Law, College of


Date of this Version

Summer 2005


Published in CHICAGO JOURNAL OF INTERNATIONAL LAW, v.6, no.1 (Summer 2005), pp. 81-99.


International agreements declare that no government can claim outer space or celestial bodies in outer space as its own. Private firms seeking to invest in potential space enterprises frequently point to these provisions as a major barrier to the future commercial development of space. Such businesses contend that the absence of property rights prevent them from obtaining external financing, hinder the protection of their investments in space, and deprive them of the assurance that they can appropriate income from their investment. In short, the lack of sovereignty in space jeopardizes the ability to make profits from private investment.

This article will critique those claims, arguing that most property rights exist in space and that the lack of sovereignty does not pose current or near-term problems for the types of business ventures likely to be developed in space. Furthermore, even in the case of future ventures, solutions based on terrestrial models would permit private companies to operate in space with reasonable reliance of the right to appropriate income from their investments.

The most threatening current problem surrounding the issue of real property rights in space is in actuality not related to space entrepreneurship. It instead arises from shortsighted greed premised on misinterpretations of treaties and other applicable laws. For example, several companies have been selling land on the moon and issuing "deeds" to that land, behavior which unequivocally violates space law treaties. If the public perceives that this action is legal, as evidenced by a lack of government willingness in putting a halt to these activities, serious harm could result in the future.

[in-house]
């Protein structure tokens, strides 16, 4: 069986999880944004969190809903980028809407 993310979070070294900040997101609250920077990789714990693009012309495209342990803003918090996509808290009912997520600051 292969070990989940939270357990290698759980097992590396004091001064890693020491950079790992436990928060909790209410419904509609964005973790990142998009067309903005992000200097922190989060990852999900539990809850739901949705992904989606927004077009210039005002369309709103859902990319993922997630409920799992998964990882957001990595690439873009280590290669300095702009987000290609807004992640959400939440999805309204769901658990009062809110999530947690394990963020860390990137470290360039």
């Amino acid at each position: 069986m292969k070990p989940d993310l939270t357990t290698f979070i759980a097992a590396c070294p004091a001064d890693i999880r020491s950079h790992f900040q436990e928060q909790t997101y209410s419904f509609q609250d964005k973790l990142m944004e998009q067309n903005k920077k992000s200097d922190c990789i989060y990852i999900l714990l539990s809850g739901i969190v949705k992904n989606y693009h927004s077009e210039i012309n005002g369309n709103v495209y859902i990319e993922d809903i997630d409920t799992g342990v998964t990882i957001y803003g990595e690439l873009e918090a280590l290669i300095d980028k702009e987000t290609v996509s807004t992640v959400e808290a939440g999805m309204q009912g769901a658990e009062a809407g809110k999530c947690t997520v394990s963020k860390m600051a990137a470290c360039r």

Regardless of this near-term problem, it is important to evaluate the true meaning of the lack of sovereignty in space in a commercial context. Following such analysis, this Article concludes that the lack of sovereignty will not deter future private space ventures to the extent commonly believed. Ownership problems raised by international agreements have solutions not requiring a major change in existing space law, but rather carefully drafted additions and amendments to the current legal regime.